All freelance work should be paid within 30 days of receipt of the finished product.


Expenses for a piece should be agreed upon before a freelance producer begins work on a story. Networks, shows or stations should cover all expenses, including long distance phone calls, accommodation, travel, meals, admission fees and other costs which may be incurred in order to produce the story. Mileage is to be reimbursed at the current rate allowed by the Internal Revenue Service for mileage deductions. Expenses are to be paid within 30 days of receipt of a documented expense invoice.


The story should be paid in full as long as the work agreed to is submitted on time, even in situations where the story is ultimately not aired. An exception to this would be if there are significant problems with tape quality which prevent the story from airing. If a story is killed mid-stream, the producer should be paid a fee which reflects the amount of work already expended on the story.


An idea or pitch refers to both a subject and an angle or approach. A producer should be considered to have a proprietary right to ideas or pitches discussed with editors, and such ideas should be held in confidence. We highly discourage poaching and reassignment of ideas.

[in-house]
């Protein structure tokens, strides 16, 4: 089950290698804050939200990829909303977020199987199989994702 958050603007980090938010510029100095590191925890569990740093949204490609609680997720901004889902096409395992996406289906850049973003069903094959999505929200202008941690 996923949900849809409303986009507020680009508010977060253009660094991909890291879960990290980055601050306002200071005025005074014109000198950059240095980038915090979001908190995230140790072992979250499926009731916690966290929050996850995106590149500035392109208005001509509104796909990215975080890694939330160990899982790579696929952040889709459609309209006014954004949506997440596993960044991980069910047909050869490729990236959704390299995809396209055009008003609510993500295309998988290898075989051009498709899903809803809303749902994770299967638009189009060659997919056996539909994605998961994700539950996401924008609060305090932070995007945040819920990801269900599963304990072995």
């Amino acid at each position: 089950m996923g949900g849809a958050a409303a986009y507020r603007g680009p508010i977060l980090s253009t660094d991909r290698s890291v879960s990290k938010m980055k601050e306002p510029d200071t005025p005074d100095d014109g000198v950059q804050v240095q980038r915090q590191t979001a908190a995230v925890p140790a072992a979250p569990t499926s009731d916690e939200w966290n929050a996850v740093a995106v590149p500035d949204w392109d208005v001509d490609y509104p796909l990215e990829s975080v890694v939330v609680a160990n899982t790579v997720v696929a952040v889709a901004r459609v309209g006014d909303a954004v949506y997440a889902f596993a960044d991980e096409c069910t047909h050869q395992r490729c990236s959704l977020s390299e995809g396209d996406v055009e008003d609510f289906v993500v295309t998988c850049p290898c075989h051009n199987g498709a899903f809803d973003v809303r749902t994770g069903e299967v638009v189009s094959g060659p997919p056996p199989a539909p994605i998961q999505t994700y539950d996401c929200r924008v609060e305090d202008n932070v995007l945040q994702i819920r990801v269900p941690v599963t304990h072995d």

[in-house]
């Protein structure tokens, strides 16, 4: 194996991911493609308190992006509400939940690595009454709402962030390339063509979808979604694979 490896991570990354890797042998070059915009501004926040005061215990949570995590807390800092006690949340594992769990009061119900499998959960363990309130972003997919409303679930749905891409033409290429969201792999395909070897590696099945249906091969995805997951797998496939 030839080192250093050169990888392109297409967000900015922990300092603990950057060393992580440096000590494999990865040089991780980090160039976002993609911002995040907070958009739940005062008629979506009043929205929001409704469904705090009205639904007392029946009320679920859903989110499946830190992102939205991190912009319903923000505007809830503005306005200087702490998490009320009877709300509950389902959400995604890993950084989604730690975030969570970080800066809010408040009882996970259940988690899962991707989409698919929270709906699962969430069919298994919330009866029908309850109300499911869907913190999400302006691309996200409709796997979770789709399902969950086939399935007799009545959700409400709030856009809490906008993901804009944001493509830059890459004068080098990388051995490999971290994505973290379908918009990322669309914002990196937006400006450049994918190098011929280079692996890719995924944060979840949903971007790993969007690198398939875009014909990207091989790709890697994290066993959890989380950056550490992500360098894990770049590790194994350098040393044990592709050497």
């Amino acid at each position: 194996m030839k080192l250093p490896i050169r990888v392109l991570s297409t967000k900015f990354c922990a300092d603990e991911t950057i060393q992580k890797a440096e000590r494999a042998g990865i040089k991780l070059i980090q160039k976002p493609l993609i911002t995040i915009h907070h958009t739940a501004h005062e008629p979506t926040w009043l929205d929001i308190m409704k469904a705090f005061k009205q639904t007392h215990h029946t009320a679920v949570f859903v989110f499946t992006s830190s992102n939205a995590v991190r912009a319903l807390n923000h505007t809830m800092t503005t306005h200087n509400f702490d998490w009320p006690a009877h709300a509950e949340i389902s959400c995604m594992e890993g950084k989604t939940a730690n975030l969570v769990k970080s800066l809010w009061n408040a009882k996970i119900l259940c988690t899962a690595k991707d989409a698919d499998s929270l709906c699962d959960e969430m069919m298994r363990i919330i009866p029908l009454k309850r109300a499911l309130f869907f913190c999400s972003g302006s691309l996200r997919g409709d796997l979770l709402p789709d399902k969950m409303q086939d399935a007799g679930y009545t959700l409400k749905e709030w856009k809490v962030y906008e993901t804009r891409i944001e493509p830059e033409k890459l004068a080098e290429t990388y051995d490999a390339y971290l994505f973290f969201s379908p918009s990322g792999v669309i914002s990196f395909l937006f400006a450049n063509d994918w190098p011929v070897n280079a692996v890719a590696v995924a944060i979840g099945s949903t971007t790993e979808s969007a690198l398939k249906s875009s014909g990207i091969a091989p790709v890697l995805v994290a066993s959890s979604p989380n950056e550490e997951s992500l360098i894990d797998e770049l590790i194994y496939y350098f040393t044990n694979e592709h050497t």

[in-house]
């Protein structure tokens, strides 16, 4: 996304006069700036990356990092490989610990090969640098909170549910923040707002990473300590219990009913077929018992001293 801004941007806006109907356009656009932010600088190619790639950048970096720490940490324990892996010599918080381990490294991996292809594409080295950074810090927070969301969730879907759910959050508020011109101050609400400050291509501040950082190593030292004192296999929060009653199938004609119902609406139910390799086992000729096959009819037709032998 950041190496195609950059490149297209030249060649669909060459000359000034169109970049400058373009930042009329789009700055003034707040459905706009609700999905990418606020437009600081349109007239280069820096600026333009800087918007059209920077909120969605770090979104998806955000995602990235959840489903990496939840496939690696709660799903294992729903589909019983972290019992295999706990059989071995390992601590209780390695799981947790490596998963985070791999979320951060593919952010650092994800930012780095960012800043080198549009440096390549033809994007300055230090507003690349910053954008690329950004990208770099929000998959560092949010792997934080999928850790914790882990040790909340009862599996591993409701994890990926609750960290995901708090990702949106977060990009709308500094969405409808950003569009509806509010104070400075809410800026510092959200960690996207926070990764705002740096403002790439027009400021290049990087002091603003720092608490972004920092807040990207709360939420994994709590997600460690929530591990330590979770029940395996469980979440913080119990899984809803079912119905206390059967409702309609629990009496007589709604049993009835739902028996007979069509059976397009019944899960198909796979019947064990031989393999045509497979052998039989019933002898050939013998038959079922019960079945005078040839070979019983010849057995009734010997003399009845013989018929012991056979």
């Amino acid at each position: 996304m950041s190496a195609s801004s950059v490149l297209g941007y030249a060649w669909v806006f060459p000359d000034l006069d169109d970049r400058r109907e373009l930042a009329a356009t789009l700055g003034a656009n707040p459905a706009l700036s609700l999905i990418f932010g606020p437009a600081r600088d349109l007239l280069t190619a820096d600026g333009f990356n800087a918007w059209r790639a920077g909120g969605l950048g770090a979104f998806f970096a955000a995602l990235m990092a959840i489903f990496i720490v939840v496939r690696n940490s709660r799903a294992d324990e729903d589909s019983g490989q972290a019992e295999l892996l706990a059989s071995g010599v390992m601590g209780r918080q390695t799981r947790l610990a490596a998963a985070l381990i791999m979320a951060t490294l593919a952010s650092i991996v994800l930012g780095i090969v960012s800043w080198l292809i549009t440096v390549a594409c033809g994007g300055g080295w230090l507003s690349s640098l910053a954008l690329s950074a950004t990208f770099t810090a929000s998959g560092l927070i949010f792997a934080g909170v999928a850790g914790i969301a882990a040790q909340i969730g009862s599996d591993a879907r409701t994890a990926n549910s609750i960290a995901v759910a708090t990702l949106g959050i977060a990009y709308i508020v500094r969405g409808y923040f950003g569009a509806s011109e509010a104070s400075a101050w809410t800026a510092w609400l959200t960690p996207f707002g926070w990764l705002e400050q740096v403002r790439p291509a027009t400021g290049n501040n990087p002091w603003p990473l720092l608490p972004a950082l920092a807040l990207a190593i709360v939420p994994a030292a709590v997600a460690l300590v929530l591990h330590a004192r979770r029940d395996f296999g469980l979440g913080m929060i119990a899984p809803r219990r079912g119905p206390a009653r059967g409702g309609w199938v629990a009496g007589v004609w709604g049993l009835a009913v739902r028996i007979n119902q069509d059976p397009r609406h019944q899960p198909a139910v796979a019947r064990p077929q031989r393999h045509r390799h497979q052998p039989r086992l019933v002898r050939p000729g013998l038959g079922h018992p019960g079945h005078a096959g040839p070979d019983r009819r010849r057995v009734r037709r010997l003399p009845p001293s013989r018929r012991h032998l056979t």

Freelancers have the responsibility to strive at all times for fairness and accuracy, and should be prepared to back up the “facts” asserted in a story with evidence. Editors, however, must respect any and all promises of confidentiality made by the producer in obtaining information.

Before accepting any assignment, it is the responsibility of the freelancer to reveal to the editor any actual or potential conflict of interest. This includes, but is not limited to, any financial interest relating to the subject matter of the story.


It is the broadcaster’s responsibility to fact-check a story before airing. No producer or reporter should be obliged to indemnify a network or show against any claims or legal actions resulting from a radio story. Once a story is accepted and aired the broadcaster should stand by the producer if the story gives rise to legal action, except where a reporter has plagiarized or violated copyright law.


If, during the course of work, the editor and freelance producer agree that a story requires time for research or tape gathering beyond the original expectation, the initial agreement on rates should be renegotiated.


Except for an initial training period for inexperienced freelancers, we recommend that there be a maximum of three edits per story at the agreed upon rate.


After the final edit, any changes to a story that substantially alter meaning should only be made in consultation with the producer.